Archive for the 'Wildscaping' Category

Landscaping for Wildlife

Wednesday, October 3rd, 2018

Wildscapes are beautiful and beneficial.

This is Passport to Texas

Whether you have an apartment balcony or large backyard, you can take simple steps to help improve habitat for wildlife. It’s called “wildscaping.” Texas Parks and Wildlife provides online resources to help Texans begin landscaping their property for wildlife. And, really, you can start small. As small as a pot of native flowering plants.

The information can guide you with things like creating a humming-bird or butterfly garden; you can also find recommended plant lists for your part of the state.

Even a small patch of butterfly attracting flowers is a great way to start. Speaking from experience… there is nothing more magical than rolling up your driveway after work to see your garden alive with butterflies. Makes me smile every single time.

Essentially, what you’ll want to do is to provide food, water and shelter for the critters that come calling. And the more of this wildscape habitat that you provide, the more wildlife you’ll attract.

One of Texas Parks and Wildlife’s urban biologists, Kelly Simon, wrote an informative book on the subject, aptly titled: Texas Wildscapes: Gardening for Wildlife.

Also check out the calendar section of the Texas Parks and Wildlife website for classes, tours and demonstrations featuring wildscapes.

For Texas Parks and Wildlife…I’m Cecilia Nasti.

Wildlife and the Law of Attraction

Tuesday, April 17th, 2018

On which side of the fence do you imagine you will find more wildlife?

This is Passport to Texas

Habitat requirements vary between species, yet some critters make themselves at home anywhere.

Wildlife are really adaptable, and there’s going to be some wildlife that thrive in whatever type of habitat that’s provided.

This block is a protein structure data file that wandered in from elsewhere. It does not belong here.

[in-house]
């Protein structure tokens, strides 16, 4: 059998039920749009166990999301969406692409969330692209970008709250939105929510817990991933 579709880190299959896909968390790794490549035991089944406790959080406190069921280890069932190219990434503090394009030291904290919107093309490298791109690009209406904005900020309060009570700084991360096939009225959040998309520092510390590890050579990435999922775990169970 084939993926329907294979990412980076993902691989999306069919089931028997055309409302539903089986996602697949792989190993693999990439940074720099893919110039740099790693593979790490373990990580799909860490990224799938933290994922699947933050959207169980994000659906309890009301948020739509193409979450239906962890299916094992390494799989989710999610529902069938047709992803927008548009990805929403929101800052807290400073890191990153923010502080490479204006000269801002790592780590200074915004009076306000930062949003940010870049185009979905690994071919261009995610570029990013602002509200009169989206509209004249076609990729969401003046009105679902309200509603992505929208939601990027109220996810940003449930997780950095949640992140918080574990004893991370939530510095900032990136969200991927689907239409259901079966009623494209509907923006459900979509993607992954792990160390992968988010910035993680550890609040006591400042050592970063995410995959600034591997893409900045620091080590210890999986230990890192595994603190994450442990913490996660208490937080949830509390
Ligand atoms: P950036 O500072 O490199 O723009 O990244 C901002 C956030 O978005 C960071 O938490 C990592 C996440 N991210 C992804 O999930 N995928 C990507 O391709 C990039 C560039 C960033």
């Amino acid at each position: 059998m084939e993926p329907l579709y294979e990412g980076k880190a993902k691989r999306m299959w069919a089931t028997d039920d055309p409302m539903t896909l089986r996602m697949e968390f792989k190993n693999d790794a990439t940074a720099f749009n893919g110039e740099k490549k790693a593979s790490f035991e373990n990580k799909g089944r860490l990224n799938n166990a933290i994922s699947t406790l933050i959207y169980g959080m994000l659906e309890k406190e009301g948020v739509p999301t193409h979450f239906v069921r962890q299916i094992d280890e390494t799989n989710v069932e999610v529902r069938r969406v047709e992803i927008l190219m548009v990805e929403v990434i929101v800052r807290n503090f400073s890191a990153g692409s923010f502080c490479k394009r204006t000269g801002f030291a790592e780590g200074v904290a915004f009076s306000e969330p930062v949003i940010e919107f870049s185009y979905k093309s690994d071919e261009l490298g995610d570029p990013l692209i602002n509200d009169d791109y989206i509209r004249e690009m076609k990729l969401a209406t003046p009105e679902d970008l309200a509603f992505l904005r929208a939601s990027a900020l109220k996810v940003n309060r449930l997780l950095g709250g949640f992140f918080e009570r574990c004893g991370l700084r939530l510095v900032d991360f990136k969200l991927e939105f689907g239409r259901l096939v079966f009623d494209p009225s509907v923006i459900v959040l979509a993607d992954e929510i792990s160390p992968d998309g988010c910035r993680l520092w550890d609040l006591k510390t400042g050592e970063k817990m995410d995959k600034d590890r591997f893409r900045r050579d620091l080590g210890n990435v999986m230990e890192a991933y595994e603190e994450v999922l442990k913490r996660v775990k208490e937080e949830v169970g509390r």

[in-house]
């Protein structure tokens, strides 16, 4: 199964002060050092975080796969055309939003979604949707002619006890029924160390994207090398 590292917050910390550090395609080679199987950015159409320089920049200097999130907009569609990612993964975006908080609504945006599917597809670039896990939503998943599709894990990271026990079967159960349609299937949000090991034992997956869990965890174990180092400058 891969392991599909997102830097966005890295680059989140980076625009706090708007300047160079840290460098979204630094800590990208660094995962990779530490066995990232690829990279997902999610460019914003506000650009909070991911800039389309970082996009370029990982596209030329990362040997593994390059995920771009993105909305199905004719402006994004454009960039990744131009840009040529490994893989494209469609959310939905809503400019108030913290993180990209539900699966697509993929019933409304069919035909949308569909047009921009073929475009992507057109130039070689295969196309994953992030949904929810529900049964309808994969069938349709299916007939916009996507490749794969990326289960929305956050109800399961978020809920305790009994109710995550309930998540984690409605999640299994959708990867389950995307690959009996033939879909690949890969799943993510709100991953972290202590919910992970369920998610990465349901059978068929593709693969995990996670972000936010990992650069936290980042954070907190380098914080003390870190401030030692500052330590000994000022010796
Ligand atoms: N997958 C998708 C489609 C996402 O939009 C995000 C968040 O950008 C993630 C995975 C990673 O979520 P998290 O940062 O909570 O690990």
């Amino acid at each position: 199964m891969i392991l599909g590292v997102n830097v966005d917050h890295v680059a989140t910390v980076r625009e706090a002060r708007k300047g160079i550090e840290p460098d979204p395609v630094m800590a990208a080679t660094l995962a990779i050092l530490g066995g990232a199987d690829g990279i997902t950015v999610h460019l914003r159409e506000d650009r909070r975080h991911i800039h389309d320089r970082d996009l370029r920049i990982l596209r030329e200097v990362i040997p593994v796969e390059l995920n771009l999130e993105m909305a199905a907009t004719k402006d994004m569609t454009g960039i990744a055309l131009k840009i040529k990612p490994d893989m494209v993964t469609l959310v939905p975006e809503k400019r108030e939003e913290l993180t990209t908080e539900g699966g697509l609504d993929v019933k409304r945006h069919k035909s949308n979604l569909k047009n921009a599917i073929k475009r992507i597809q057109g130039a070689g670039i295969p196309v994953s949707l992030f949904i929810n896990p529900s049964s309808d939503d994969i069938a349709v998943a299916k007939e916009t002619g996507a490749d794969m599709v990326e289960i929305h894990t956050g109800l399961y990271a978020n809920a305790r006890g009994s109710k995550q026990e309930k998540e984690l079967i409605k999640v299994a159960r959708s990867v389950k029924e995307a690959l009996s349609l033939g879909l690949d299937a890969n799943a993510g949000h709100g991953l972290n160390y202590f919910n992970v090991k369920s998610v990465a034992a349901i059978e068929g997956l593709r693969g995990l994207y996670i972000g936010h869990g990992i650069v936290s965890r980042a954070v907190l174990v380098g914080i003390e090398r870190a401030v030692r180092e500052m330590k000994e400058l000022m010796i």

Kelly Simon (SEE-mah) is an urban wildlife biologist. Even a perfectly manicured monochromatic monoculture known as lawn—will attract some wildlife.

In a typical urban area—where you’ve got really closely mowed Bermuda grass lawn, or St. Augustine lawn, and then just a few really tall mature trees and kind of nothing in the middle? That kind of habitat is really good for grackles, and pigeons, for possum and raccoon, and kind of the species that you see in a disturbed habitat.

Simon says most people don’t mind seeing those species sometimes, but not all the time.

And so what we try to do is to encourage people to create a more balanced habitat. And what I mean by that is to provide native plants that provide natural food sources—fruits, nuts, berries, leaves, etcetera—that provide a balanced source of nutrition for the animals.

This balanced habitat is called a wildscape. Find wildscape information on the Texas Parks and Wildlife website.

The Wildlife restoration program supports our series.

That’s our show… For Texas Parks and Wildlife…I’m Cecilia Nasti.

Landscaping for the Birds

Thursday, September 14th, 2017
Working on a wildscape in San Antonio.

Working on a wildscape in San Antonio.

This is Passport to Texas

Putting out feeders is one way to attract wildlife to your yard. A better way is to create a wildscape.

What a wildscape is, is landscaping for wildlife.

Ornithologist, Cliff Shackelford, says this includes native plants that provide food and shelter; most urban yards, however, traded native habitat for lawns.

So, any little help you can [give] by putting in a wildscape really helps. And even if you don’t have a yard, you can do a wildscape on your patio with pots. I have seen hummingbirds go up to the 6th floor balcony of condos where someone has showy plants that say, “hummingbird come up here.”

A variety of berry and nectar producing plants will draw wildlife to your yard—or balcony.

You want to always stick to natives because they’re acclimated to the soil and the weather and the rainfall that you’re going to give them. And then, you want to make sure that they have some value to wildlife: that they’re going to give you the nectar to attract butterflies; they’re going to have berries at the right time when the cedar waxwings come, and so forth.